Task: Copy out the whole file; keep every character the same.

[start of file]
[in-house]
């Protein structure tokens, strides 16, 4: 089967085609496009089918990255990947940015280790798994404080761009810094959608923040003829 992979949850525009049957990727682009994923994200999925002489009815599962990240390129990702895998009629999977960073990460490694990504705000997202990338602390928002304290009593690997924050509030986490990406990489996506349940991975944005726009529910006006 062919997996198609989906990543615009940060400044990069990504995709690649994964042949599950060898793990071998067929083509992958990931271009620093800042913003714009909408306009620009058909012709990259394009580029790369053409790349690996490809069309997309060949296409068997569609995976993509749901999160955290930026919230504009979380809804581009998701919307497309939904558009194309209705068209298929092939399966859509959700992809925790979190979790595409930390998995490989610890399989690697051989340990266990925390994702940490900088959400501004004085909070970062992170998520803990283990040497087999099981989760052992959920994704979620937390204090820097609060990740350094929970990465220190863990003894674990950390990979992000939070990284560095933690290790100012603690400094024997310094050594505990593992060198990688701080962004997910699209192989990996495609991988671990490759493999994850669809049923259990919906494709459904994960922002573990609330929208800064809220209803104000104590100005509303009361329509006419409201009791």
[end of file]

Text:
[in-house]
């Protein structure tokens, strides 16, 4: 089967085609496009089918990255990947940015280790798994404080761009810094959608923040003829 992979949850525009049957990727682009994923994200999925002489009815599962990240390129990702895998009629999977960073990460490694990504705000997202990338602390928002304290009593690997924050509030986490990406990489996506349940991975944005726009529910006006 062919997996198609989906990543615009940060400044990069990504995709690649994964042949599950060898793990071998067929083509992958990931271009620093800042913003714009909408306009620009058909012709990259394009580029790369053409790349690996490809069309997309060949296409068997569609995976993509749901999160955290930026919230504009979380809804581009998701919307497309939904558009194309209705068209298929092939399966859509959700992809925790979190979790595409930390998995490989610890399989690697051989340990266990925390994702940490900088959400501004004085909070970062992170998520803990283990040497087999099981989760052992959920994704979620937390204090820097609060990740350094929970990465220190863990003894674990950390990979992000939070990284560095933690290790100012603690400094024997310094050594505990593992060198990688701080962004997910699209192989990996495609991988671990490759493999994850669809049923259990919906494709459904994960922002573990609330929208800064809220209803104000104590100005509303009361329509006419409201009791």